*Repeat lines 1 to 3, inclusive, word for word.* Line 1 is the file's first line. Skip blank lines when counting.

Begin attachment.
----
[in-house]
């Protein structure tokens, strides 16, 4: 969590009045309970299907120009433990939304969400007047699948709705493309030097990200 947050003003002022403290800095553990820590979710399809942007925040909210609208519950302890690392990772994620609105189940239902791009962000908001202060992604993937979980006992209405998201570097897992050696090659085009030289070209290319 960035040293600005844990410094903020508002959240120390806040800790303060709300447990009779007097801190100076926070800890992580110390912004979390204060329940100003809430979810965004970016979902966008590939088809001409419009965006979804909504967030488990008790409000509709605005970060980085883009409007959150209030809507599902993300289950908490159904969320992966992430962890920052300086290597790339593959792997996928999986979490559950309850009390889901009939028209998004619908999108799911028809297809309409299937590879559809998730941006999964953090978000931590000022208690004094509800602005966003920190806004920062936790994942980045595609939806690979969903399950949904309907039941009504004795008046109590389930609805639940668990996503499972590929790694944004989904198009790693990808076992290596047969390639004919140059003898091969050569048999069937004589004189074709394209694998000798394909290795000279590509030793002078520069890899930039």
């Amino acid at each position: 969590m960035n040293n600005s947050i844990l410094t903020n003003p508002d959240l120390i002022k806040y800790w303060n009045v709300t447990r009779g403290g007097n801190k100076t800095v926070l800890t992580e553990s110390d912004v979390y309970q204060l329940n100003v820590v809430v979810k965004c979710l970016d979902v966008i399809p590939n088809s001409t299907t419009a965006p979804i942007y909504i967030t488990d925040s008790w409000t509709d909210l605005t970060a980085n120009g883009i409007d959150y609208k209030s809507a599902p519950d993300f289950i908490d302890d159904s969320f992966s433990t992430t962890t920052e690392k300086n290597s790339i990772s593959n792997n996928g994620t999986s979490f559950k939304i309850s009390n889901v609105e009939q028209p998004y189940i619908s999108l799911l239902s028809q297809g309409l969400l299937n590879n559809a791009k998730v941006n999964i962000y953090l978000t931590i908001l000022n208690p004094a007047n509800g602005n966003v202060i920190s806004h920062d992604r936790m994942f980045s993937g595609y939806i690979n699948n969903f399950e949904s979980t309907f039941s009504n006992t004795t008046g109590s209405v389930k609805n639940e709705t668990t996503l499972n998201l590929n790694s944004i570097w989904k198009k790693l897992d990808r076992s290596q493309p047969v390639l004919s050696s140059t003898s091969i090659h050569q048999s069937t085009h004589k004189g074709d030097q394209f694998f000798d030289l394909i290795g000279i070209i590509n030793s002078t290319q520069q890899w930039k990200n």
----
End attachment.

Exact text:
[in-house]
């Protein structure tokens, strides 16, 4: 969590009045309970299907120009433990939304969400007047699948709705493309030097990200 947050003003002022403290800095553990820590979710399809942007925040909210609208519950302890690392990772994620609105189940239902791009962000908001202060992604993937979980006992209405998201570097897992050696090659085009030289070209290319 960035040293600005844990410094903020508002959240120390806040800790303060709300447990009779007097801190100076926070800890992580110390912004979390204060329940100003809430979810965004970016979902966008590939088809001409419009965006979804909504967030488990008790409000509709605005970060980085883009409007959150209030809507599902993300289950908490159904969320992966992430962890920052300086290597790339593959792997996928999986979490559950309850009390889901009939028209998004619908999108799911028809297809309409299937590879559809998730941006999964953090978000931590000022208690004094509800602005966003920190806004920062936790994942980045595609939806690979969903399950949904309907039941009504004795008046109590389930609805639940668990996503499972590929790694944004989904198009790693990808076992290596047969390639004919140059003898091969050569048999069937004589004189074709394209694998000798394909290795000279590509030793002078520069890899930039």
């Amino acid at each position: 969590m960035n040293n600005s947050i844990l410094t903020n003003p508002d959240l120390i002022k806040y800790w303060n009045v709300t447990r009779g403290g007097n801190k100076t800095v926070l800890t992580e553990s110390d912004v979390y309970q204060l329940n100003v820590v809430v979810k965004c979710l970016d979902v966008i399809p590939n088809s001409t299907t419009a965006p979804i942007y909504i967030t488990d925040s008790w409000t509709d909210l605005t970060a980085n120009g883009i409007d959150y609208k209030s809507a599902p519950d993300f289950i908490d302890d159904s969320f992966s433990t992430t962890t920052e690392k300086n290597s790339i990772s593959n792997n996928g994620t999986s979490f559950k939304i309850s009390n889901v609105e009939q028209p998004y189940i619908s999108l799911l239902s028809q297809g309409l969400l299937n590879n559809a791009k998730v941006n999964i962000y953090l978000t931590i908001l000022n208690p004094a007047n509800g602005n966003v202060i920190s806004h920062d992604r936790m994942f980045s993937g595609y939806i690979n699948n969903f399950e949904s979980t309907f039941s009504n006992t004795t008046g109590s209405v389930k609805n639940e709705t668990t996503l499972n998201l590929n790694s944004i570097w989904k198009k790693l897992d990808r076992s290596q493309p047969v390639l004919s050696s140059t003898s091969i090659h050569q048999s069937t085009h004589k004189g074709d030097q394209f694998f000798d030289l394909i290795g000279i070209i590509n030793s002078t290319q520069q890899w930039k990200n």